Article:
Among those stranded overseas in this hour of the plague is Chandra Fernando, who taught little children at the Montessori School off Greenspring Valley Road for several decades and now spreads her message of peace around the planet.
She is the gentlest soul I know, and one of the wisest, and a revered friend of my family for the last four decades.
A native of Sri Lanka, she returned there several weeks ago. It’s less a vacation than an annual pilgrimage. For the last 15 years -– since Sri Lanka’s 2004 tsunami -– she’s traveled there, and to countries across Europe and Asia, to raise money and to share her insights on education and peace.
In Sri Lanka this month, she worked with medical professionals who help special needs children. She helped raise money for families still affected by last year’s Easter bombings of churches and hotels that killed more than 250 people. She spread money that she’d helped raise for families still touched by the 2004 tsunami that killed 30,000 and displaced more than 1.5 million from their homes.
And then, about to come back to Baltimore, she learned that her flights had been cancelled in the current coronavirus troubles.
“After some moments of panic,” she wrote this week from Sri Lanka, “I have now settled down to make the best of the situation.”
That includes, without apology, watching a lot of television news. Some of us watch it to validate our anger, or our political persuasions. We holler at the set, we want hints of upcoming relief.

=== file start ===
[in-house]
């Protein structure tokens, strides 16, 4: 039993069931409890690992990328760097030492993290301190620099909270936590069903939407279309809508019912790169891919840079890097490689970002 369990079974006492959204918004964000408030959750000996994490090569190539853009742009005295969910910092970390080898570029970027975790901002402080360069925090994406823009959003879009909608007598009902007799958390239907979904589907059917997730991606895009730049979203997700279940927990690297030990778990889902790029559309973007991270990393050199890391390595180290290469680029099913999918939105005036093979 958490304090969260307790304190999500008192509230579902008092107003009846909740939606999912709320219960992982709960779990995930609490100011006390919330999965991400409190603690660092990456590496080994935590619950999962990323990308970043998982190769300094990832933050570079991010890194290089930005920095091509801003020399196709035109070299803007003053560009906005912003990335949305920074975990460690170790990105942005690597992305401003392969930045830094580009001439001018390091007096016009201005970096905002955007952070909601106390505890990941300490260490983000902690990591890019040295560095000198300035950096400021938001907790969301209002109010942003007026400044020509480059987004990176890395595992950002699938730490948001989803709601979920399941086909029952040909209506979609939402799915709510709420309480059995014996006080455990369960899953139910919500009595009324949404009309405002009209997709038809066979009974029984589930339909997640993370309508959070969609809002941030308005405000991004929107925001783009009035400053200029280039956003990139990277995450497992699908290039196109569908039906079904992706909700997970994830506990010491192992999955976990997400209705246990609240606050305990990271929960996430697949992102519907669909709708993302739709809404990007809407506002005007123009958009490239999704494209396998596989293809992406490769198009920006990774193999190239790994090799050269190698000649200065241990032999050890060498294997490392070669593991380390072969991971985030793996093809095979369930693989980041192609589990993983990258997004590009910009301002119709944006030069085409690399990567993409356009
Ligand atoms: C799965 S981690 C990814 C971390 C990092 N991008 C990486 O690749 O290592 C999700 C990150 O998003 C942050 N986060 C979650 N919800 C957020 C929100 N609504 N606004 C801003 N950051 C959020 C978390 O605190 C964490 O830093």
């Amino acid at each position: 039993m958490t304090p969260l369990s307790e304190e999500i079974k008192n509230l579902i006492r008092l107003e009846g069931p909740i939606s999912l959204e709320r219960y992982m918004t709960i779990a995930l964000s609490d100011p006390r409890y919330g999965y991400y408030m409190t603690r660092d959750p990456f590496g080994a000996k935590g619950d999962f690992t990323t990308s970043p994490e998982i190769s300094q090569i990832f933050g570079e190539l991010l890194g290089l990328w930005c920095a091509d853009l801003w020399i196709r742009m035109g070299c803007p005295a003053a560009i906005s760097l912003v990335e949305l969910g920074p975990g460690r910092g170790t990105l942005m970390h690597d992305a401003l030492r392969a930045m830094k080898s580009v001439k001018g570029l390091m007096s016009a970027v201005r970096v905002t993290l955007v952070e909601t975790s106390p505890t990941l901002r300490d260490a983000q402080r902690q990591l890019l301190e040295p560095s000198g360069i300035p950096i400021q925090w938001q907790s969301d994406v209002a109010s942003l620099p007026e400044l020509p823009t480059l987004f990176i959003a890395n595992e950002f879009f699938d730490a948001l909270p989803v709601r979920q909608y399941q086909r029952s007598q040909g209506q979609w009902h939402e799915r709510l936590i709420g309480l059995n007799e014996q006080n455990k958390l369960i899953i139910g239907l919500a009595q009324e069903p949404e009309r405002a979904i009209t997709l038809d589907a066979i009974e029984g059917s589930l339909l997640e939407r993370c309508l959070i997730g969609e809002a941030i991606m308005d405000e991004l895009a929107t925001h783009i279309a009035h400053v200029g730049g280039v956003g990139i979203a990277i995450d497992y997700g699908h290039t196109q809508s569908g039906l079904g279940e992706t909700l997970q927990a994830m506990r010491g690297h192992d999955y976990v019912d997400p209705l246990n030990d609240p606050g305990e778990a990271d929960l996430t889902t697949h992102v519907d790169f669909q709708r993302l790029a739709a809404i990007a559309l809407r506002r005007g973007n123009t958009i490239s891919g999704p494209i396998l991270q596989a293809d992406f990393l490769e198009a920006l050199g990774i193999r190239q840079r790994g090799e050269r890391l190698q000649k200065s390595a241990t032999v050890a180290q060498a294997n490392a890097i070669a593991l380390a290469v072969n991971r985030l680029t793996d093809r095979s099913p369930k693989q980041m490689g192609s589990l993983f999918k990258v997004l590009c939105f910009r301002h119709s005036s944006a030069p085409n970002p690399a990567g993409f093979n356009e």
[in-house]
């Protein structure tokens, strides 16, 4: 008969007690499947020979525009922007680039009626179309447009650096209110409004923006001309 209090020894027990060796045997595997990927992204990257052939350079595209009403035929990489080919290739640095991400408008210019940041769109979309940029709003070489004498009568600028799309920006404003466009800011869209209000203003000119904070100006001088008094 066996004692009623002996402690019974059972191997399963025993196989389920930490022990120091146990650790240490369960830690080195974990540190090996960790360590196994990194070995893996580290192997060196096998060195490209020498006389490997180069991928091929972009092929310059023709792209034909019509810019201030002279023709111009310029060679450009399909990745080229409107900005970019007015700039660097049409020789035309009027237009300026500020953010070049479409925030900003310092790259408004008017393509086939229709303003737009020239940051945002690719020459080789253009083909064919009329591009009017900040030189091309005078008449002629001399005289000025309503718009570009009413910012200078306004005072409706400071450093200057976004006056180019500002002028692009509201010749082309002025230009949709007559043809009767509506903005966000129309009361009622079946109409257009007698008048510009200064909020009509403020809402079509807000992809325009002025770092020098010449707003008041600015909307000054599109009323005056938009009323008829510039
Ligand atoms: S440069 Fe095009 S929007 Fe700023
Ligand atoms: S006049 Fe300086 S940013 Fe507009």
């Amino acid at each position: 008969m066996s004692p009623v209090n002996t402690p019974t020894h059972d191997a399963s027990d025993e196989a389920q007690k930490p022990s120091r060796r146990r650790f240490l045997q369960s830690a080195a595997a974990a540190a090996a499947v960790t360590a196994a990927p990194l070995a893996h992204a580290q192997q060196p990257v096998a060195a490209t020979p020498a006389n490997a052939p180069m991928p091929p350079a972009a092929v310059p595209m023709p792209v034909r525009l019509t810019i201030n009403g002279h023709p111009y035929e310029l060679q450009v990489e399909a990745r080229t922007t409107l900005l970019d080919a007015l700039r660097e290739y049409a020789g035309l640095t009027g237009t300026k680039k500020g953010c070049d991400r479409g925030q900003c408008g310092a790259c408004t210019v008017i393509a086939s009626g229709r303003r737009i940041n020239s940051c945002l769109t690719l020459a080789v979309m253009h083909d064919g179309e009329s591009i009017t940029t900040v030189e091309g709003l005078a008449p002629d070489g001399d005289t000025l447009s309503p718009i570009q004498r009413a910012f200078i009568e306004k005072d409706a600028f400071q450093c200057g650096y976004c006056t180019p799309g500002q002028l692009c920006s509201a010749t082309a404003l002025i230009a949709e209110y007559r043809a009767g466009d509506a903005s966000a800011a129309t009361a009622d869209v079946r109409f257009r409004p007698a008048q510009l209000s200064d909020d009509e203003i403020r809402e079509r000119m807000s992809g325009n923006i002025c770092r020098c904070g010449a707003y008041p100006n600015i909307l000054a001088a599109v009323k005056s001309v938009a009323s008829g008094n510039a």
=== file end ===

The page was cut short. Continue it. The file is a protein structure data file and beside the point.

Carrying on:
Chandra watches and sees “a world of unity, kindness, warmth, gentleness and altruism. When humanity comes together, it is capable of so many acts of benevolence and magnanimity.
“The lone figure of Pope Francis walking down the empty streets of Rome to pray for the sick is a great gesture of compassion and care. Then you see two young children, a brother and sister in Ohio, performing a duet for elderly people.
“You see Italians, who have experienced the brunt of this crisis in Europe and are forced to be in isolation on their own balconies, singing operas to entertain one another across the street. In Spain, you see the unsung heroes of this pandemic, first responders, nurses and doctors being applauded in a sense of gratitude.
“In almost every country where Covid-19 has devastated the lives of thousands of individuals, others have come forward to show their thanks and appreciation to many others who have lined up to volunteer to shop for senior citizens, to pay grocery bills, to give huge tips of thousands of dollars to restaurant workers and delivery drivers.
“These are teachers who coach students on line and saxophone players whose trumpets bring much needed melodies and tunes to cheer up the old and the sick.”
The coronavirus isn’t going away, not for a while. But while it’s here, we can wallow in our fear and anxiety, or revel in humanity’s soulful gestures of help and healing.
A former Baltimore Sun columnist and WJZ-TV commentator, Michael Olesker is the author of six books. His most recent, “Front Stoops in the Fifties: Baltimore Legends Come of Age,” was reissued in paperback by the Johns Hopkins University Press.